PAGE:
Retinopathy of Prematurity (ROP) is a condition effecting the retina in premature infants. As the retina develops, blood vessels grow within it. These vessels begin in the back of the eye, and grow forward. They typically finish forming at about the due date. When a child is born early, these vessels have not yet fully developed.

​Following all infant deliveries, the oxygen level in the blood rises. In premature infants, the higher oxygen levels cause the forming retinal blood vessels to temporarily stop growing. In most infants these vessels eventually begin to grow again and develop normally. In a small number of infants, the vessels begin growing abnormally. This is called ROP. In severe cases of ROP, abnormal vessels grow into the vitreous cavity of the eye. These blood vessels are fragile and may bleed, causing vitreous hemorrhage. Scar tissue may form and pull on the retina causing a retinal detachment. The smaller and more premature the infant is, the more likely ROP is to occur.


A dilated eye exam is performed on all premature infants at risk of developing ROP. Depending upon the findings at that time, follow up exams are frequently recommended. The equipment used to examine the eye is the same as that used for an adult patient.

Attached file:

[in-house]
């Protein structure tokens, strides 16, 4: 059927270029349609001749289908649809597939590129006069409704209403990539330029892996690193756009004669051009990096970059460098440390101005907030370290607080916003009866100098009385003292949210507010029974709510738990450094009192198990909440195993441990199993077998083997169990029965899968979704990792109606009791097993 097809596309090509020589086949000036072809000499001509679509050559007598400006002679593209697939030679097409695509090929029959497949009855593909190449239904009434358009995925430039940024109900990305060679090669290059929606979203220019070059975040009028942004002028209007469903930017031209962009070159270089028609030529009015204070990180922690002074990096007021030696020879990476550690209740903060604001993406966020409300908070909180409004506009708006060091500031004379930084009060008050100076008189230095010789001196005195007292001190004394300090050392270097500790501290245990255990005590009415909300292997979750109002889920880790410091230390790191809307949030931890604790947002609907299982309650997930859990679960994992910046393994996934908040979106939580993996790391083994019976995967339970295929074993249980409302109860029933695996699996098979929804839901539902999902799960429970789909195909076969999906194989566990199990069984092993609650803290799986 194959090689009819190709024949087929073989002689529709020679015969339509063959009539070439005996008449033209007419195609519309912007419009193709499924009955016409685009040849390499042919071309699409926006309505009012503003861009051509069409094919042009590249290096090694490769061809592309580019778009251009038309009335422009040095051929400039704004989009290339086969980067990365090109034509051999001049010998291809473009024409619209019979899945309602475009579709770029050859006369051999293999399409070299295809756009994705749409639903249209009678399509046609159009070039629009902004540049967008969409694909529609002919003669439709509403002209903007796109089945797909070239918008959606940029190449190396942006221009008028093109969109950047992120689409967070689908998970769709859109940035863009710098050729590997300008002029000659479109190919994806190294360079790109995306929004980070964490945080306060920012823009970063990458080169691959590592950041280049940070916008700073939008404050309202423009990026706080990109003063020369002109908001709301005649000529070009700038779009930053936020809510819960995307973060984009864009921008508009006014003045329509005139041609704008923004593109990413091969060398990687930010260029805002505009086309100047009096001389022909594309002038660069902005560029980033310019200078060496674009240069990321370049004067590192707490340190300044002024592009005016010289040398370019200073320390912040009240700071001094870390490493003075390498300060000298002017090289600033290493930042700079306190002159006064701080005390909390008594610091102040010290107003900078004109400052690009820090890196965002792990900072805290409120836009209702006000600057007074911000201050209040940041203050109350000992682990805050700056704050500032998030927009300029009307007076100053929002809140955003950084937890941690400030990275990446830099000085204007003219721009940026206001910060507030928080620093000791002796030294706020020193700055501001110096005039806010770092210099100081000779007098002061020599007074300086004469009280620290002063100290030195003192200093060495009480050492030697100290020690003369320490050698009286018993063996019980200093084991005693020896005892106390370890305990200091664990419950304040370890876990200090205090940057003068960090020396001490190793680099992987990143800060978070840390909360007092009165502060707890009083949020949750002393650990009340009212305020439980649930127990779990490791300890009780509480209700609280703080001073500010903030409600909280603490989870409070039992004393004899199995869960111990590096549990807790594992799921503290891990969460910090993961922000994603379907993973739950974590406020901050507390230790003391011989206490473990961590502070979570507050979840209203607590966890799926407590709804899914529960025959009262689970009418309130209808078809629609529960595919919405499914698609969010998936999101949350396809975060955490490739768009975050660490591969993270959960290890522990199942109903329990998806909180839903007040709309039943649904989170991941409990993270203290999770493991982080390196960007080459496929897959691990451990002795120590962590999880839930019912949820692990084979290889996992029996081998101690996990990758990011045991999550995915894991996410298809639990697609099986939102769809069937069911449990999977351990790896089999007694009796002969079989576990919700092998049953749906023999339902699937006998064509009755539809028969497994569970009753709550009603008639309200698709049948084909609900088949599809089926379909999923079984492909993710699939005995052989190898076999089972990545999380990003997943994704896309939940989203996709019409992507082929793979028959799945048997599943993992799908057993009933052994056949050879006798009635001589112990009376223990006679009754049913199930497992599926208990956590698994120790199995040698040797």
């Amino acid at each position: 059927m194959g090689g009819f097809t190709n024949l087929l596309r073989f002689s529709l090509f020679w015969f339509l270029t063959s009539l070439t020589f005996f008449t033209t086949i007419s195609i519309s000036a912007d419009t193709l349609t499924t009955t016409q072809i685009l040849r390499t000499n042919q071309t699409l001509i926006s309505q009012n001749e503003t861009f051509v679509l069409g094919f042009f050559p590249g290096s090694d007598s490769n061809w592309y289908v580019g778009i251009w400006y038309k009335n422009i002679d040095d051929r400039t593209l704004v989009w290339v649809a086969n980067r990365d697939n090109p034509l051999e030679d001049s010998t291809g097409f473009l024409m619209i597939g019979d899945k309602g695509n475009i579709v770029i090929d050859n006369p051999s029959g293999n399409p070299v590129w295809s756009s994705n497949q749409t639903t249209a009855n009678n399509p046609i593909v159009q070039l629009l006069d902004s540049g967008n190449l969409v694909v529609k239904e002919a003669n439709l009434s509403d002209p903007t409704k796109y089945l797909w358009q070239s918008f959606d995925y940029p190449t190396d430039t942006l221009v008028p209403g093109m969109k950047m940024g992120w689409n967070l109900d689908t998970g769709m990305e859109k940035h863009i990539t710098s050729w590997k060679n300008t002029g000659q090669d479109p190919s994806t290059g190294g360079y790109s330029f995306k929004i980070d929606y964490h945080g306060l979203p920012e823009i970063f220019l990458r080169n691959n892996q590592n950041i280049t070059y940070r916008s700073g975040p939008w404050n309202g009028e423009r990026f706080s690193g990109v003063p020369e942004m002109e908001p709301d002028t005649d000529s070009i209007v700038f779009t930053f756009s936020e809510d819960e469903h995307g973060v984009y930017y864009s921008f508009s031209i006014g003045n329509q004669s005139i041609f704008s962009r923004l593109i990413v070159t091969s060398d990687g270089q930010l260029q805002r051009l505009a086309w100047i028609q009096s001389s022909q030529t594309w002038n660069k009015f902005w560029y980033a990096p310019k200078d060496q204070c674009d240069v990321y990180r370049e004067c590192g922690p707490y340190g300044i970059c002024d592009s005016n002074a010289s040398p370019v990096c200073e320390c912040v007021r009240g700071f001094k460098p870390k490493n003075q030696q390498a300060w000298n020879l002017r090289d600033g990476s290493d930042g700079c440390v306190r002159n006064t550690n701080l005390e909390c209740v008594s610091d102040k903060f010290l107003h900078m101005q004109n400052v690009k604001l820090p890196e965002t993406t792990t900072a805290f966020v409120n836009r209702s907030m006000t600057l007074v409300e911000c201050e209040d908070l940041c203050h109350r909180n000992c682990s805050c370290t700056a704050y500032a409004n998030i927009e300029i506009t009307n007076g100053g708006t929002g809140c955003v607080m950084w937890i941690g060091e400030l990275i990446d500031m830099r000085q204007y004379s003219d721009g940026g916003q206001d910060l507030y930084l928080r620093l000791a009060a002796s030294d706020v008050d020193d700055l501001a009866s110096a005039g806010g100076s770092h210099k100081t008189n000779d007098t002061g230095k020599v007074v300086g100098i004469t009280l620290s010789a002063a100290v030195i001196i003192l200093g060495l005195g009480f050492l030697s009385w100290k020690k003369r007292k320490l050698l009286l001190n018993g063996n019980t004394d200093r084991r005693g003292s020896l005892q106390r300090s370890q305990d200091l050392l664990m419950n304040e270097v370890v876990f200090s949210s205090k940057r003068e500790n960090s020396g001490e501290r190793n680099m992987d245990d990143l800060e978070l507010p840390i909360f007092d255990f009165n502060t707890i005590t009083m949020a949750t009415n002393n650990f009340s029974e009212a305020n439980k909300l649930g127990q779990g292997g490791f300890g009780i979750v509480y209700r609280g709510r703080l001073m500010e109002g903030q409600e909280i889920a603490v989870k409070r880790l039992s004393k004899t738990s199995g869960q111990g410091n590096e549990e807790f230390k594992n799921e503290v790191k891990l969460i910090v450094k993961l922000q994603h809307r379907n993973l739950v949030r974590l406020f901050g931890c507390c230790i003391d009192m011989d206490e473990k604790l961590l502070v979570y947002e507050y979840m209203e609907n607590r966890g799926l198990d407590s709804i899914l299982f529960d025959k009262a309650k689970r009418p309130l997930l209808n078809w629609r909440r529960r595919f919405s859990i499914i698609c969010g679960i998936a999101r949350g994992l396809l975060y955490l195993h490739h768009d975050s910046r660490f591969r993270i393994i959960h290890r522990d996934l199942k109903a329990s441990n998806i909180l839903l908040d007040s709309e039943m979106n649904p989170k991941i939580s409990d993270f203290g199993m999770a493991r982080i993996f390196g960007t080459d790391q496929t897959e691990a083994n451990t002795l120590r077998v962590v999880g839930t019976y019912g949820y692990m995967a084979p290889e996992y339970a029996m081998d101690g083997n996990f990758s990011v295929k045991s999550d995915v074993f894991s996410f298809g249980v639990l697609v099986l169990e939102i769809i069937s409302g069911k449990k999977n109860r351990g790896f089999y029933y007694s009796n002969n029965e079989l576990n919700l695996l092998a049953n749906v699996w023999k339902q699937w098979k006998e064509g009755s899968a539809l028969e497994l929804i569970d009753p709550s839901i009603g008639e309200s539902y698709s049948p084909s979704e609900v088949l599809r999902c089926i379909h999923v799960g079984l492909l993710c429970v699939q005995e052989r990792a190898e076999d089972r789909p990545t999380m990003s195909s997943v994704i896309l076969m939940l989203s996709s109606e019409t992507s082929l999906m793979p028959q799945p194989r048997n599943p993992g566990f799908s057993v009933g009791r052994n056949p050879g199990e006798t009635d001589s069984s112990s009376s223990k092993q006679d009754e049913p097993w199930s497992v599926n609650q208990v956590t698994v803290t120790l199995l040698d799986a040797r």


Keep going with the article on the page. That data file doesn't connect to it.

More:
The vast majority of infants with ROP do not require treatment, because their retinopathy improves on its own. In more advanced cases, laser treatment may be required. When vitreous hemorrhage or retinal detachment develop, vitrectomy or scleral buckling surgery may be required. Medications have recently been developed which stop the growth of abnormal blood vessels and may be effective in treating ROP.


Most cases of ROP are mild and improve on their own. More advanced cases may require laser treatment, intravitreal drug therapy, or surgery to prevent vision loss. Because a delay in treatment may lead to irreversible vision loss, careful screening and follow up is very important for all at risk infants. Children born prematurely are also at risk of developing nearsightedness, lazy eye, crossed eyes, cataract, glaucoma, and retinal detachment. Therefore, evaluation at 6-12 months of age is recommended.